Basel’s bond bombshell

It’s hard to argue in principle against improved consumer protection, greater transparency and reduced systemic risk, but few would have anticipated the fundamental shift the latest Basel capital constraints will have on the credit market.

It’s hard to argue in principle against improved consumer protection, greater transparency and reduced systemic risk, but few would have anticipated the fundamental shift the latest Basel capital constraints will have on the credit market.

The upshot is that the cost of doing business in some instruments could increase dramatically – or worse, some banks will exit bond trading altogether because the numbers simply don’t add up.

In today’s world, a fixed income buy-side trader uses Bloomberg or a similar multi-dealer platform to request quotes from a number of banking counterparties that offer quotes based on their inventory and the risk they would have to assume. They also, albeit less frequently, pick up the phone to request prices from their brokers on an individual basis.

But under the Basel III global standards designed to shore up banks’ liquidity after the financial crisis, tomorrow’s world could be quite different, and both inventory and appetite for risk could be severely reduced.

Basel III will require banks to hold capital based on a different risk-weighted calculation depending on the type of instrument – corporate bonds, sovereign bonds or high-grade instruments. For more volatile or illiquid assets, banks will have to stump up more capital to offset this exposure.

So a bank that specialises in trading certain illiquid bonds could decide it is no longer economical to carry on the service.

The outcome? Wider spreads in some markets and a complete drying up of liquidity in others.

Even for more liquid products, banks will price the extra capital burden into their quotes. No prizes for guessing who the losers are in this instance.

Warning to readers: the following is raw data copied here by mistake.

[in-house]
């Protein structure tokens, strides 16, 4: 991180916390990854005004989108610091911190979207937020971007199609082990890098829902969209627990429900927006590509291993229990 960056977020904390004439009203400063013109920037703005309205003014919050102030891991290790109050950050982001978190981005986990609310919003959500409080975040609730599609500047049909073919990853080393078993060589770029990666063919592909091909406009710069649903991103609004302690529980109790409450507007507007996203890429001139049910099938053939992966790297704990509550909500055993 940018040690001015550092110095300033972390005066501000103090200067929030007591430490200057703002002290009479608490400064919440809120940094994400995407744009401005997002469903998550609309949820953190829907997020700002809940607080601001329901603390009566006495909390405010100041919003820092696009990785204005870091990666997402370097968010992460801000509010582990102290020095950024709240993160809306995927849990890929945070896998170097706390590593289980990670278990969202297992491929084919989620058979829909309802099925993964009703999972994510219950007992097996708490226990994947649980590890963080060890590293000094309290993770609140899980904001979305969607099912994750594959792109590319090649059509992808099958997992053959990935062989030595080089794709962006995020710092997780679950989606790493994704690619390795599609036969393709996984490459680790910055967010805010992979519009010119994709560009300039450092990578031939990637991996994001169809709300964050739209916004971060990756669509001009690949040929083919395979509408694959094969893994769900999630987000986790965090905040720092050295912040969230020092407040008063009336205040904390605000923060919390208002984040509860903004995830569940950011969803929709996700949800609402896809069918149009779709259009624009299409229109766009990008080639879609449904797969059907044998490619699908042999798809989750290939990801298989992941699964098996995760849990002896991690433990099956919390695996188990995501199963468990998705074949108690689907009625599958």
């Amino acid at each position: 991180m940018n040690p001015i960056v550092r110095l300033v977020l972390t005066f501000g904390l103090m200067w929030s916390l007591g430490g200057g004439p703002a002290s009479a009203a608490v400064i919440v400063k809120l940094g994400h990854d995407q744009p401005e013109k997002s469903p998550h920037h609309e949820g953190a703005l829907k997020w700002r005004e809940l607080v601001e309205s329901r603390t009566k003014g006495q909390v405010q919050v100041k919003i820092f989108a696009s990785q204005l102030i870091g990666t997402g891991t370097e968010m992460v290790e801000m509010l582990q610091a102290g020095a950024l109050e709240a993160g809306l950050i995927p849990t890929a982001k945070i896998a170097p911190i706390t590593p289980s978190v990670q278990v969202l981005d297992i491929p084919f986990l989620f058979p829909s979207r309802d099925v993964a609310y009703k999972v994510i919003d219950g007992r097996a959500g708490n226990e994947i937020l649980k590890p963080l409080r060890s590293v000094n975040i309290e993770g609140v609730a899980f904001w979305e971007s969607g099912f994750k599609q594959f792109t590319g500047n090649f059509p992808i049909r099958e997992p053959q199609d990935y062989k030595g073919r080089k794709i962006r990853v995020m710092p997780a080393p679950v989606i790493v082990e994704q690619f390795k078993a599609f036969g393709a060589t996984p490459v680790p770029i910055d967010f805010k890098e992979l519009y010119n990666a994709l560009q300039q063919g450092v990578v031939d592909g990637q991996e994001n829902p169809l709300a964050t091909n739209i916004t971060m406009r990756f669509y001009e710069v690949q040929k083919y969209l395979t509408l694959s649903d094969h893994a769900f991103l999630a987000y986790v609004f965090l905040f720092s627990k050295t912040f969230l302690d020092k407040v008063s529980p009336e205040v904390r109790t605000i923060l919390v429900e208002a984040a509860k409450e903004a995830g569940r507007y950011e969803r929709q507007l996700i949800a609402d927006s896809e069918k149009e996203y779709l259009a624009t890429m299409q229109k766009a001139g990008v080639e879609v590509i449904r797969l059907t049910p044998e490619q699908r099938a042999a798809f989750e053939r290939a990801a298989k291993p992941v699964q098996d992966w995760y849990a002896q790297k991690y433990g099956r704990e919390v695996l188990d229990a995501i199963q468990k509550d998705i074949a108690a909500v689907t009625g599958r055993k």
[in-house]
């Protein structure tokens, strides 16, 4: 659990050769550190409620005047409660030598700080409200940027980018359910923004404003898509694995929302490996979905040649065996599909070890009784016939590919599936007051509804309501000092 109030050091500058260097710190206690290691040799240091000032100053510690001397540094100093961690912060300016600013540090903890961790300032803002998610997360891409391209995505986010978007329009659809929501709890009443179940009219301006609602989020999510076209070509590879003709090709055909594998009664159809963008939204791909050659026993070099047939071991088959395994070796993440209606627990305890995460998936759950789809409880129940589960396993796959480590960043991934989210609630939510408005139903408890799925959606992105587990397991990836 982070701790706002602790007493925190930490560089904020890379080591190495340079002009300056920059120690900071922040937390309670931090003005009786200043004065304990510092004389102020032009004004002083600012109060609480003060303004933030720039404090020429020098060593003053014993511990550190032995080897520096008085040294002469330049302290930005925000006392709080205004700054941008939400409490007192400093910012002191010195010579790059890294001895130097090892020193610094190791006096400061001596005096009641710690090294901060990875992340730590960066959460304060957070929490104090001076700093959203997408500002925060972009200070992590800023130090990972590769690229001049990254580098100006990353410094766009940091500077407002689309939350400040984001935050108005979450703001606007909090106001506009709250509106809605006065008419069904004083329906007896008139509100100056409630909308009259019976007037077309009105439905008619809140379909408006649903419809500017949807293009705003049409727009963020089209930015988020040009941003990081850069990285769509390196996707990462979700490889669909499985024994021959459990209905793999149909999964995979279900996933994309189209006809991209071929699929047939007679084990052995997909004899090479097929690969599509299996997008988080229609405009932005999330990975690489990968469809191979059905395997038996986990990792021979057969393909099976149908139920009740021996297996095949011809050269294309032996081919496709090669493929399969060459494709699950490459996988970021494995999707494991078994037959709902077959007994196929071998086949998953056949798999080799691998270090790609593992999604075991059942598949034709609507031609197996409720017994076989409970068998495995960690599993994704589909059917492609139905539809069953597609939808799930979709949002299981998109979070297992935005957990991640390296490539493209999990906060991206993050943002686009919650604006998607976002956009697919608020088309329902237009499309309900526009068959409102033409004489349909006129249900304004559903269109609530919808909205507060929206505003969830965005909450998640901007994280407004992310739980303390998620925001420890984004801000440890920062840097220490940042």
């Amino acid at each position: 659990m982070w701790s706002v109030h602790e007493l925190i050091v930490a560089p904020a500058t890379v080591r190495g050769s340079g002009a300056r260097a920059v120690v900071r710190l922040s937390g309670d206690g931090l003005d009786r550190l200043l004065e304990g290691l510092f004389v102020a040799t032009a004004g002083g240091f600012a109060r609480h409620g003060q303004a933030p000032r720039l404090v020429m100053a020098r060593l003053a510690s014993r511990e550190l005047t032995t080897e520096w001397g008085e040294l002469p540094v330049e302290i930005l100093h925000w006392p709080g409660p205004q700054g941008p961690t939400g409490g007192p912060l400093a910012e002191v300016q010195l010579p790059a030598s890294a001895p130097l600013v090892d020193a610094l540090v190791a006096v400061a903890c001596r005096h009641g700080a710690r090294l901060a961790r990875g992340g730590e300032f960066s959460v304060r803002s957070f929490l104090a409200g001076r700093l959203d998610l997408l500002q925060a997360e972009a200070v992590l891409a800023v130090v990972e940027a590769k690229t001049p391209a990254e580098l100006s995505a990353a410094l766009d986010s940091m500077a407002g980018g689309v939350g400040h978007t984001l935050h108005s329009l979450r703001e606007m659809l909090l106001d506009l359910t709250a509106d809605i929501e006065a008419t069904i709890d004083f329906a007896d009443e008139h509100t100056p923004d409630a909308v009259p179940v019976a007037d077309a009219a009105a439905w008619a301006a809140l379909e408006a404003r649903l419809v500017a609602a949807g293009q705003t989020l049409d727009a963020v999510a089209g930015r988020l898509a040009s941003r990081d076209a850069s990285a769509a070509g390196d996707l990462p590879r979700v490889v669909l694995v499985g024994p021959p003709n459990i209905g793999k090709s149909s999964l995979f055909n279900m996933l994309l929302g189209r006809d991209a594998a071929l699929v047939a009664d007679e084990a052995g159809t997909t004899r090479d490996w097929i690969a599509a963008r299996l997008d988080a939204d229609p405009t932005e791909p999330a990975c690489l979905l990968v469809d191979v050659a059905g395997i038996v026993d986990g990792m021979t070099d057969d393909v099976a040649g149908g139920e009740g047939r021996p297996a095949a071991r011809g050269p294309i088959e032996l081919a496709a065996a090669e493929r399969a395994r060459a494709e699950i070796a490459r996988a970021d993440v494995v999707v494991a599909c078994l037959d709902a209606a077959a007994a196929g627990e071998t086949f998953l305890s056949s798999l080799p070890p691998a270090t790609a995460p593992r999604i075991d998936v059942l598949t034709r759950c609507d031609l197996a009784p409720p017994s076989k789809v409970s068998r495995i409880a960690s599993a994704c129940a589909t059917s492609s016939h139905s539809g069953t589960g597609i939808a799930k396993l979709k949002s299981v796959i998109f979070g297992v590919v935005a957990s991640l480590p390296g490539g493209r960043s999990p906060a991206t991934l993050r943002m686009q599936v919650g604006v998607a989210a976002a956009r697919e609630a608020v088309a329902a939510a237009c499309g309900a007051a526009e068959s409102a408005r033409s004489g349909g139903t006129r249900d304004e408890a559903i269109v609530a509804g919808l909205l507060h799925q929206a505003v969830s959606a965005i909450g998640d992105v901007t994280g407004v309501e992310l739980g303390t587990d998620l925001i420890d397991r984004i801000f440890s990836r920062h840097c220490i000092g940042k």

In Europe, an additional worry is that MiFID II will bring further liquidity challenges to debt if it imposes similar transparency and reporting standards to those which already exist in the region’s equity markets.

So what’s the solution?

The changes actually present the buy-side with an opportunity to take matters into their own hands. As the holders of 90% of bond liquidity – compared to the 10% held by the dealer community – some are surprised why a buy-side-led bond trading system hasn’t already been established.

Just as Liquidnet did for equities, there is substantial opportunity for the creation of a system which lets buy-side firms negotiate prices and trade against each other.

And there is evidence such a shift is already occurring. Industry chatter suggests the dearth of bond activity means the buy-side is becoming more flexible in the way it sources liquidity, dictating the price limits it wants to trade at rather than the ‘take it or leave it’ method offered through the RFQ process. For some time, Blackrock has been thought to be preparing the launch of its own internal bond platform.

Banks are weighing their options, but many feel they are operating in a vacuum, given the lack of buy-side feedback.

With the new Basel III rules fast-approaching, buy-side firms need to talk to their brokers and make their voices heard, before it’s too late.

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